DNA collected by ChIP was further analysed by PCR. The specific primers used for ChIP analysis covered the -304~+42 region of Sohlh1 promoter, and there were 5 E- boxes in this area (Figure2B). The ChIP result indicated that Ngn3bind to the promoter region of Sohlh1in vivo (Figure 2C).
Ngn3increased the transcription of Sohlh1in vitro: To determine whether Ngn3could activate the Sohlh1 promoter, we performed reporter gene assay using HEK293T cell line for its high transfection efficiency. The -2357~+42 region of Sohlh1promoter was subcloned into pGL3-basic vector (named Sohlh1-A-Luc). The Ngn3 expression vector and Sohlh1-A-Luc vector were cotrasfected into HEK293T cells. As shown in Figure 3, Ngn3enhanced the Sohlh1 reporter activity in HEK293T cells. These data suggest that Ngn3 could increase the expression of Sohlh1in vitro.
To further define the function of Ngn3 in the activation of the Sohlh1 promoter, we generated several deletion promoter constructs (A, B, C, D, E, F, and G) in the pGL3 luciferase reporter vector and performed reporter analysis in HEK293T cells. The Sohlh1-A to G promoter, were all activated by co-expression of Ngn3. There is no difference between the 7 promoters. These results suggest that -304~+42 promoter region of Sohlh1may be critical forNgn3 binding.
Interaction of NGN3 protein andSOHLH1 in testis: Since we revealed that Ngn3 could bind to the promoter of Sohlh1and could promote the transcription of Sohlh1 in vitro, we then take a step forward to perform IP to identify whether NGN3 could bind withSOHLH1 protein to regulates permatognesis in testis. As shown in Figure 4, SOHLH1 was detected in NGN3 complexes immune precipitated from 7week-old mice testis extracts, and NGN3 was also confirmed in the reciprocal SOHLH1 immunoprecipitation. We also performed the same experiments using Sohlh1-/- testes, but no IP bands were detected (data not shown). Taken together, our data indicate that NGN3andSOHLH1 protein formed a complex, which may function together.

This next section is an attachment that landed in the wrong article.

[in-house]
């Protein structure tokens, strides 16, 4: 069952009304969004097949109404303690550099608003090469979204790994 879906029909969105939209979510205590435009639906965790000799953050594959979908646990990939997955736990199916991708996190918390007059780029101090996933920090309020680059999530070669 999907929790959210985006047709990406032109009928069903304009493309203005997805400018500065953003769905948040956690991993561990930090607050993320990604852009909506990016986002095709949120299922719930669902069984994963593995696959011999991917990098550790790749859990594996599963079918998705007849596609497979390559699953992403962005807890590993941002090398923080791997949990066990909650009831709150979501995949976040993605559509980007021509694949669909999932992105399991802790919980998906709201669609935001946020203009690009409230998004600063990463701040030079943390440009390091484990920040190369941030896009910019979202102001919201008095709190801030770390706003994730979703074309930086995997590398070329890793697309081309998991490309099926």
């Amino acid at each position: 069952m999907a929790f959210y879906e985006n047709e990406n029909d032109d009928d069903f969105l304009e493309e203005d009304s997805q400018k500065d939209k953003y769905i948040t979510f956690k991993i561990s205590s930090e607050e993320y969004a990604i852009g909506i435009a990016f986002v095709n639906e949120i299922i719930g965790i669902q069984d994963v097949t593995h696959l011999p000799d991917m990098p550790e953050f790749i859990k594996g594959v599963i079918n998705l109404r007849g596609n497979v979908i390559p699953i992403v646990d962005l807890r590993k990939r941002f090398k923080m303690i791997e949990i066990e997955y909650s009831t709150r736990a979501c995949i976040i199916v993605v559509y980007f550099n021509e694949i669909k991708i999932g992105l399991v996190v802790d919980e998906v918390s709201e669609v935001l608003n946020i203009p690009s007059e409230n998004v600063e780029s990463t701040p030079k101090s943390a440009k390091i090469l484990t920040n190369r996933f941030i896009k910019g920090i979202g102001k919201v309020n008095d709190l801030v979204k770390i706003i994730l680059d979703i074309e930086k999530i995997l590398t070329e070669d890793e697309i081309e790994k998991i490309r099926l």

Spermatogenesis is a complex process that generates millions of spermatozoa per day in mammals, in which SSCs play a key role and can self-renew to maintain the amount of spermatogonia and can differentiate into spermatogonial progenitors(Song and Wilkinson, 2014). Several transcription factors have been identified that can promotes permatogonial differentiation (DMRT1, NGN3, SOHLH1, SOHLH2, SOX3, and STAT3), some of which may affect the fate of SSCs either to differentiate or to promote later spermatogonial differentiation steps. Many of these transcription factors regulate each other and act on common targets, suggesting they integrate to form complex transcriptional networks in self-renewing and differentiating spermatogonia. In this study, we identified that Ngn3could bind to the promoter of Sohlh1, and promote the transcription of Sohlh1.
Ngn3, recognized for its role in promoting the development of cells in pancreas and(Gu et al., 2002; Heremans et al., 2002) neurons in the hypothalamus (Pelling et al., 2011; Simon-Areces et al., 2011). In testis, Ngn3expressed in a sub-set of undifferentiated spermatogonia (Yoshida et al., 2004), was thought to be one of the transcription factors that promote the conversion of spermatogonial progenitors into differentiating A-spermatogonia. Ngn3-positive spermatogonia distributed at a low frequency throughout the cell cycle and with the highest frequency at stages VII-VIII(Yoshida et al., 2004). This is compatible to the distribution of As, Apr, and Aalspermatogonia, which transform into A1 spermatogonia at seminiferous tubule stages VII-VIII(Chiarini-Garcia and Russell, 2001; Tegelenbosch and de Rooij, 1993). Kaucher et al., (2012) found that depletion of Ngn3led to an increase in the number of SSCs without measurably increasing cell proliferation, but by the blockade of SSC differentiation.